The garden is nearly submerged after three days of rain. Tree peonies droop, lilacs shiver, roses refuse to unfurl their leaves. The Oaxaca tomato seedlings plead for rebozos and the Bulgarian pepper seedlings sulk. It is a soggy, time.
There is much one can do in soggy times. One can start one’s annual re-reading of War and Peace, skipping the military battles one so disliked the first time round. One listen to the notion that Monopoly should last forever and that chess games should end quickly. One can cook Persian chicken with sour cherries to be served with red Himalayan rice and a nice Pinot Grogio. One can write a check to Magen David Adom or one’s charity of choice, such as the Heifer Project. One can watch a movie, though not the Vietnamese Buffalo Boy which is as soggy is all get out and possibly even more boring than the soporific The Scent of Green Papaya. My own choice would be the delightful Blame it Fidel.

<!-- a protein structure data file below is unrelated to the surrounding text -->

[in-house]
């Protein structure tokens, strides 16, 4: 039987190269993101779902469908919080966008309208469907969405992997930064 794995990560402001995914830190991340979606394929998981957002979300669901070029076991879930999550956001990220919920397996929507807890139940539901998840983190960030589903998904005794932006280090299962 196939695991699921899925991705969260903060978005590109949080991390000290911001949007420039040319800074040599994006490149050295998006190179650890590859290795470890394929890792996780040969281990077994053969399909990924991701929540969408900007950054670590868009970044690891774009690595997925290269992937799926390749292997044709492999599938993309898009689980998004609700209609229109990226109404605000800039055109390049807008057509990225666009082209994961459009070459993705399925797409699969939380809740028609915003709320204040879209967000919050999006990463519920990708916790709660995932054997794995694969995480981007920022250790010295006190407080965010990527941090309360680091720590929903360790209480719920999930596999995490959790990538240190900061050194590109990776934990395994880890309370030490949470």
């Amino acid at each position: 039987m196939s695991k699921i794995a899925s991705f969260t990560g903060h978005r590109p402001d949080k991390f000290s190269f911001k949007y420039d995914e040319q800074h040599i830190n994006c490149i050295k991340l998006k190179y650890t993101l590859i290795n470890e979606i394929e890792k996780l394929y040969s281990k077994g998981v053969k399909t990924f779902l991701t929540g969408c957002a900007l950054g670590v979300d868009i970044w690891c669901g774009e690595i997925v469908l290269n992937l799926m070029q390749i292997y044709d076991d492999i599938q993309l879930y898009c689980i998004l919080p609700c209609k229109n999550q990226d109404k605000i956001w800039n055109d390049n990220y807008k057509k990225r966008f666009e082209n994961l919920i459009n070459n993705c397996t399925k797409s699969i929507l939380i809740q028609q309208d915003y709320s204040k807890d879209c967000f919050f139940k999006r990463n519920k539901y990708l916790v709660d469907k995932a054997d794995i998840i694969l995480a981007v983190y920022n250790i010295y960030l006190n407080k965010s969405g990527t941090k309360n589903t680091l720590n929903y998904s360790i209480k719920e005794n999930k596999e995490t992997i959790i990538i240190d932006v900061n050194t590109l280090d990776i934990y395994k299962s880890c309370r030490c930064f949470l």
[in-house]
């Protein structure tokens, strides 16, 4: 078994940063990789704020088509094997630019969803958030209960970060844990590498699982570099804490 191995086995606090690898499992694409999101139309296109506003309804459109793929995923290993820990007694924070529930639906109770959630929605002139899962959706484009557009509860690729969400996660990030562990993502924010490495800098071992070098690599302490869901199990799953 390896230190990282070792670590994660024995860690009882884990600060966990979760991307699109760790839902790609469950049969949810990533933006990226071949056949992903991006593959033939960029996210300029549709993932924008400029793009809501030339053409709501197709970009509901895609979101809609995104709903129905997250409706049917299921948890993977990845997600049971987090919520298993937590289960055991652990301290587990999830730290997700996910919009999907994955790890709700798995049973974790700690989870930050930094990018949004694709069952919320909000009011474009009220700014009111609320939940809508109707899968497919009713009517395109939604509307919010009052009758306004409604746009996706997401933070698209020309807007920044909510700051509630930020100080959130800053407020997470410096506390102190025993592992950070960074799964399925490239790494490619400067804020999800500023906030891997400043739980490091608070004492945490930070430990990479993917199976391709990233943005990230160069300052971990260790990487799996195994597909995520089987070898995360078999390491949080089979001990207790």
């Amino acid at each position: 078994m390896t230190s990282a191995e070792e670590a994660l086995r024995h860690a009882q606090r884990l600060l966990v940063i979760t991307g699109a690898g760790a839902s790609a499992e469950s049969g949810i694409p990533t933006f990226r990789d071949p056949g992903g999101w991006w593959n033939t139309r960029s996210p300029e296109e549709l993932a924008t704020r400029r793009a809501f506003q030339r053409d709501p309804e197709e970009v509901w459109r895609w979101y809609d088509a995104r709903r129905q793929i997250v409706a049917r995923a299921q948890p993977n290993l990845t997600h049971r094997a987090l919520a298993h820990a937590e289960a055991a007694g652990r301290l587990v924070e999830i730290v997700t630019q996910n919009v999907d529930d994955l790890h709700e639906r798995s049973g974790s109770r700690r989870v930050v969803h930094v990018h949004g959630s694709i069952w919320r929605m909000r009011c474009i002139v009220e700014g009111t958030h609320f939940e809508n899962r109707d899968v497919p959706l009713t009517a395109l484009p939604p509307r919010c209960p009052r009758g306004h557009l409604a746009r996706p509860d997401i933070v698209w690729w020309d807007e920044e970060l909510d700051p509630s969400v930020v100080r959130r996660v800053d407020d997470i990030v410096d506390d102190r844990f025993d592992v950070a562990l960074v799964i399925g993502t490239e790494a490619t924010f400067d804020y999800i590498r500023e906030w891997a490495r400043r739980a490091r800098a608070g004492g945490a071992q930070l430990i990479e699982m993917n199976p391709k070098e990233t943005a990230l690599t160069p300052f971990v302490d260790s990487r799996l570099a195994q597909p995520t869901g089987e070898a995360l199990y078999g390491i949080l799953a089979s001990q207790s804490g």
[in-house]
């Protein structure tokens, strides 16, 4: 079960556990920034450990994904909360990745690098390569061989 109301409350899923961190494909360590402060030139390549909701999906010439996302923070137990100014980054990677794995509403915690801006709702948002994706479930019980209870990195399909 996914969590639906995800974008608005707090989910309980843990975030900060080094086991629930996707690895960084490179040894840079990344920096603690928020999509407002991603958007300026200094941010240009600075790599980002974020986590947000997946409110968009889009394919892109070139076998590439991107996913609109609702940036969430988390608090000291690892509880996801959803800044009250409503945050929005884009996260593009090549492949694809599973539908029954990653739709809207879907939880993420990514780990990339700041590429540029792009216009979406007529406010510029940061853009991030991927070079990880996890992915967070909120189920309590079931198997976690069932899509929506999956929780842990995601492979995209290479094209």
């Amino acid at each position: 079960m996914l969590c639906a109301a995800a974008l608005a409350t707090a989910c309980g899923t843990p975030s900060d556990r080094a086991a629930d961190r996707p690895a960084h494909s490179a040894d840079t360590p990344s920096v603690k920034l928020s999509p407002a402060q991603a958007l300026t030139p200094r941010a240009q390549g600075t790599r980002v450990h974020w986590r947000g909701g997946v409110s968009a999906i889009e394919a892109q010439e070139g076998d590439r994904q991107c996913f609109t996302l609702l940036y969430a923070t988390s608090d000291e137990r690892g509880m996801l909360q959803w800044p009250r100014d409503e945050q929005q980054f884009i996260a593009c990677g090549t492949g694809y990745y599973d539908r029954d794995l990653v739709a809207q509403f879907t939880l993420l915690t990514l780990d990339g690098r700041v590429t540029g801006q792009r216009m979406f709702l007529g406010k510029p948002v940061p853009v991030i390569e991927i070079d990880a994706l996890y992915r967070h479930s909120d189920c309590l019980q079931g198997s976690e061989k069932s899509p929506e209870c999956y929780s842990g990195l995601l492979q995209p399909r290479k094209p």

When it rains incessantly, one can write distant friends real letters in handmade Italian paper, penned with a fountain pen loaded with J. Herbin ink. One can transfer all of the photos on one’s hard drive to Photobucket, Picasa or Flicker. One could study quantum physics, Sanskrit, The Art of War. Conversely, one can bake pear bread.
Butter a bread pan. Preheat oven to 350.
Take two mushy pears, peeled and seeded and squish them into a pulp
Add three peeled bananas and squish them into a pulp
Add one teaspoon double vanilla
Three tablespoons vegetable oil
Add one cup sugar
Add two eggs
Beat the above ingredient together. Reserve.
Sift together one and a half cups flour, one tablespoon baking powder, half teaspoon salt, one teaspoon Saigon cinnamon, half a teaspoon freshly grated nutmeg. fruit, flour and sugar mix. Beat thoroughly. Add one cup chopped English walnuts. Decorate with with rose geranium leaves. Pour mix into bread pan and bake for 50 minutes. Invite congenial friends for tea and serve with copious amounts of Lapsang Souchong. Do not discuss noise pollution or global politics.